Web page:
Stefan and Kara during the game drive with Tortilis Camp Land cruiser.

A simple walk in the park has lasting memories

The elephant witnesses the union of Stefan and Kara union. Nature always wears the colors of the spirit in the air.

The candid moments captured in the wild

We later drove back to the camp to get ready for Maasai village. The love between Kenya and Canada, is one of  the reasons why we should conserve our culture. Maasai is among the few communities that  has maintained and preserved their cultural heritage, they are always full of joy to share their identity. We received a warm welcome with dances ,food and our couple was dressed to kill to Maasai regalia ready for the wedding ceremony. Gifts in form of cattle was exchanged cordially accepting them to the Maasai family with love.  l almost shed tears when I witnessed the love binding us as human being. Where did the world go wrong that there is so much hatred amongst nations??.. Anyway, wish the whole world can come together and share the love God gave us.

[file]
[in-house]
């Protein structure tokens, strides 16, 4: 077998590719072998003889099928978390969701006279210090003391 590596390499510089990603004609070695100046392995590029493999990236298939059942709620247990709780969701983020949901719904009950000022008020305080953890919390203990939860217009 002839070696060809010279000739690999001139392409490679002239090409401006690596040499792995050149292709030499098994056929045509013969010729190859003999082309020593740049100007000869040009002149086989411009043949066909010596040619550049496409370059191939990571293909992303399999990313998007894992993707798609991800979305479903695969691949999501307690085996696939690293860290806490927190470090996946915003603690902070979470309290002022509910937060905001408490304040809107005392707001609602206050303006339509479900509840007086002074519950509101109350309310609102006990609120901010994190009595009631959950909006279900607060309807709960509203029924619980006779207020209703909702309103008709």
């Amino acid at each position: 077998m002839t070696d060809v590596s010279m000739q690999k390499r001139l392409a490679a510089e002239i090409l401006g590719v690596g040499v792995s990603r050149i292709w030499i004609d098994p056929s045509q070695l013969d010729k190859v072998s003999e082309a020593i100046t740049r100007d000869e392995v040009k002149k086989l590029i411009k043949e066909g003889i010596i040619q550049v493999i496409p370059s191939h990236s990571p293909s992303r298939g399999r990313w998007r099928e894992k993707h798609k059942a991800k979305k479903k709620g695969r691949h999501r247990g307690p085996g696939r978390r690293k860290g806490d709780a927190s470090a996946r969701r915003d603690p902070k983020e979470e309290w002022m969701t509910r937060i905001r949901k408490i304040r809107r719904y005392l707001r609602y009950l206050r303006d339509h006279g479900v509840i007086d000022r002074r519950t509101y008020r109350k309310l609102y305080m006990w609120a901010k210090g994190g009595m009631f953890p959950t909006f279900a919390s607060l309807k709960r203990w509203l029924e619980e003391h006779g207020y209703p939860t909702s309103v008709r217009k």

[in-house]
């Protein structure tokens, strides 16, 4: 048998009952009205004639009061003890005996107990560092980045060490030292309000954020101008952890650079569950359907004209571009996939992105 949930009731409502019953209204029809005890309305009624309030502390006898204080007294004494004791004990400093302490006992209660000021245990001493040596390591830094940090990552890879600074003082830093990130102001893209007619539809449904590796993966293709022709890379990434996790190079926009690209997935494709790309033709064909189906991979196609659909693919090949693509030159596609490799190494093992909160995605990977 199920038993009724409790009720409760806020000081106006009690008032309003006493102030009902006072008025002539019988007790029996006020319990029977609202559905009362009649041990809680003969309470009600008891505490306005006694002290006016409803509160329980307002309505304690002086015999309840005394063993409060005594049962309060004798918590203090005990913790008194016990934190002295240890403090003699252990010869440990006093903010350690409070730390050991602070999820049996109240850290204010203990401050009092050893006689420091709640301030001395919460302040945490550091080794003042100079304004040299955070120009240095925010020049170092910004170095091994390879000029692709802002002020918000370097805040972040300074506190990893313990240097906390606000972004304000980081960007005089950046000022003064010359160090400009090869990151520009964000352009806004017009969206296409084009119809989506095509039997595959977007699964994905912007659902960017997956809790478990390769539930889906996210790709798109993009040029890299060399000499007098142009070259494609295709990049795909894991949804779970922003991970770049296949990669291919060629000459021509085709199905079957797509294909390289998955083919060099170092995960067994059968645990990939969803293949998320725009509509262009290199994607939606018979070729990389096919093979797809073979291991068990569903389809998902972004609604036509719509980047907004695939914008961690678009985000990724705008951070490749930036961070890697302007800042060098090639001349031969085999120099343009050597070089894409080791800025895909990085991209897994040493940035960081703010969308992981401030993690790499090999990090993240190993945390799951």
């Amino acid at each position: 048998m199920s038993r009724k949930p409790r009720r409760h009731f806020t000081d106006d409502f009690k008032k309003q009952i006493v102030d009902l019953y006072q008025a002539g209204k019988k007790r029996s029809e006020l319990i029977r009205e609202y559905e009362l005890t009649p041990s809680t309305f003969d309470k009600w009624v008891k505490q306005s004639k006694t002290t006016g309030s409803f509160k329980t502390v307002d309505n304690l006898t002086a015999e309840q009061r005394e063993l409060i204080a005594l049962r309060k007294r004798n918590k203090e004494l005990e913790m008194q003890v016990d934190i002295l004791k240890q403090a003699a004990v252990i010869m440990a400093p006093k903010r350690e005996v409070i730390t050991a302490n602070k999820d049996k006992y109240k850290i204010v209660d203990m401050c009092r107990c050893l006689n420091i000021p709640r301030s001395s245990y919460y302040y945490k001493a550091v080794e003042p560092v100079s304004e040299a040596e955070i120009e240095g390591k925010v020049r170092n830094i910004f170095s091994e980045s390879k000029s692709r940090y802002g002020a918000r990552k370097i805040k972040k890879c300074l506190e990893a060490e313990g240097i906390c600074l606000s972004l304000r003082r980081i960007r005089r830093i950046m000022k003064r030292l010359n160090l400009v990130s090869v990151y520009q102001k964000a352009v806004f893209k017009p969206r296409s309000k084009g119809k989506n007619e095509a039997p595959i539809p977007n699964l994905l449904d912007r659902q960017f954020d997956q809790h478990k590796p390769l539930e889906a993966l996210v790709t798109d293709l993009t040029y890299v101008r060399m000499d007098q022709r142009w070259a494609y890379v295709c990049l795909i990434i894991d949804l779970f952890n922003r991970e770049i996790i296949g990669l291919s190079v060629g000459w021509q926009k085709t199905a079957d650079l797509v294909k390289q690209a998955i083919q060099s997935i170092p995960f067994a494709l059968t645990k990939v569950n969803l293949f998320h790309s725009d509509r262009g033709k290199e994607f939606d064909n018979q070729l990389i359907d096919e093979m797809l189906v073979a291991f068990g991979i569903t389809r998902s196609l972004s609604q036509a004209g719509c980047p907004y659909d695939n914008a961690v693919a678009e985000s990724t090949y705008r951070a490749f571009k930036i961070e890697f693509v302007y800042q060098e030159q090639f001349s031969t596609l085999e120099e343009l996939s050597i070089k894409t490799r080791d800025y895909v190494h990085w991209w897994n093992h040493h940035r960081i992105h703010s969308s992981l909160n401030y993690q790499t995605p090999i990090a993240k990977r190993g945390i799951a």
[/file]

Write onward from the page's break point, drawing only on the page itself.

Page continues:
Stefan and Kara during the Maasai wedding ceremony with the elders.

Stefan and Kara outside the Maasai Village where the wedding ceremony happened.

After nyama choma ( Roasted Meat) we had a group photo to crown the wedding ceremony. We did not worry about dusty winds, all we did was dance to the beats with the new couple as I crawled down to capture the moments. 

Kara dancing with Maasai women after the wedding ceremony.

Maasai elders offering a thanksgiving prayer for the newly wedded couple facing Kilimanjaro.

It was time to go and refresh since the wedding was not yet over and we had a bush walk before the sun set. In Weddings, it is all about food and at Tortilis camp we had our delicious lunch waiting for us. 

Under the spreading branches of the Tortilis was felt